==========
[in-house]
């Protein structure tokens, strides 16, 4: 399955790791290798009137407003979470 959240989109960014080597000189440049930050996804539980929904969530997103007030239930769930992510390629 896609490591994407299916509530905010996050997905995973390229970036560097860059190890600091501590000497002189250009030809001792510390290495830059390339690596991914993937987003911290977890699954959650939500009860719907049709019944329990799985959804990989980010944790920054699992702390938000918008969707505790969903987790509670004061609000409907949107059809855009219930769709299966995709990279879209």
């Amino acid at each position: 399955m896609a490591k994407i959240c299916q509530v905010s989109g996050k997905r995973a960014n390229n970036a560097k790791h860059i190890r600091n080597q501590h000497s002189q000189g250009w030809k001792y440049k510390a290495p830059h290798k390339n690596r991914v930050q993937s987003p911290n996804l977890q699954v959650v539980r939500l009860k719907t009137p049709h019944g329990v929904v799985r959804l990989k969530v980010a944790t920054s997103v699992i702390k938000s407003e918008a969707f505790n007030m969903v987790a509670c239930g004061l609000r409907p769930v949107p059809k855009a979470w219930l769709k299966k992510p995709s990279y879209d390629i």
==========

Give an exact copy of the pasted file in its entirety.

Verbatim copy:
[in-house]
């Protein structure tokens, strides 16, 4: 399955790791290798009137407003979470 959240989109960014080597000189440049930050996804539980929904969530997103007030239930769930992510390629 896609490591994407299916509530905010996050997905995973390229970036560097860059190890600091501590000497002189250009030809001792510390290495830059390339690596991914993937987003911290977890699954959650939500009860719907049709019944329990799985959804990989980010944790920054699992702390938000918008969707505790969903987790509670004061609000409907949107059809855009219930769709299966995709990279879209």
């Amino acid at each position: 399955m896609a490591k994407i959240c299916q509530v905010s989109g996050k997905r995973a960014n390229n970036a560097k790791h860059i190890r600091n080597q501590h000497s002189q000189g250009w030809k001792y440049k510390a290495p830059h290798k390339n690596r991914v930050q993937s987003p911290n996804l977890q699954v959650v539980r939500l009860k719907t009137p049709h019944g329990v929904v799985r959804l990989k969530v980010a944790t920054s997103v699992i702390k938000s407003e918008a969707f505790n007030m969903v987790a509670c239930g004061l609000r409907p769930v949107p059809k855009a979470w219930l769709k299966k992510p995709s990279y879209d390629i």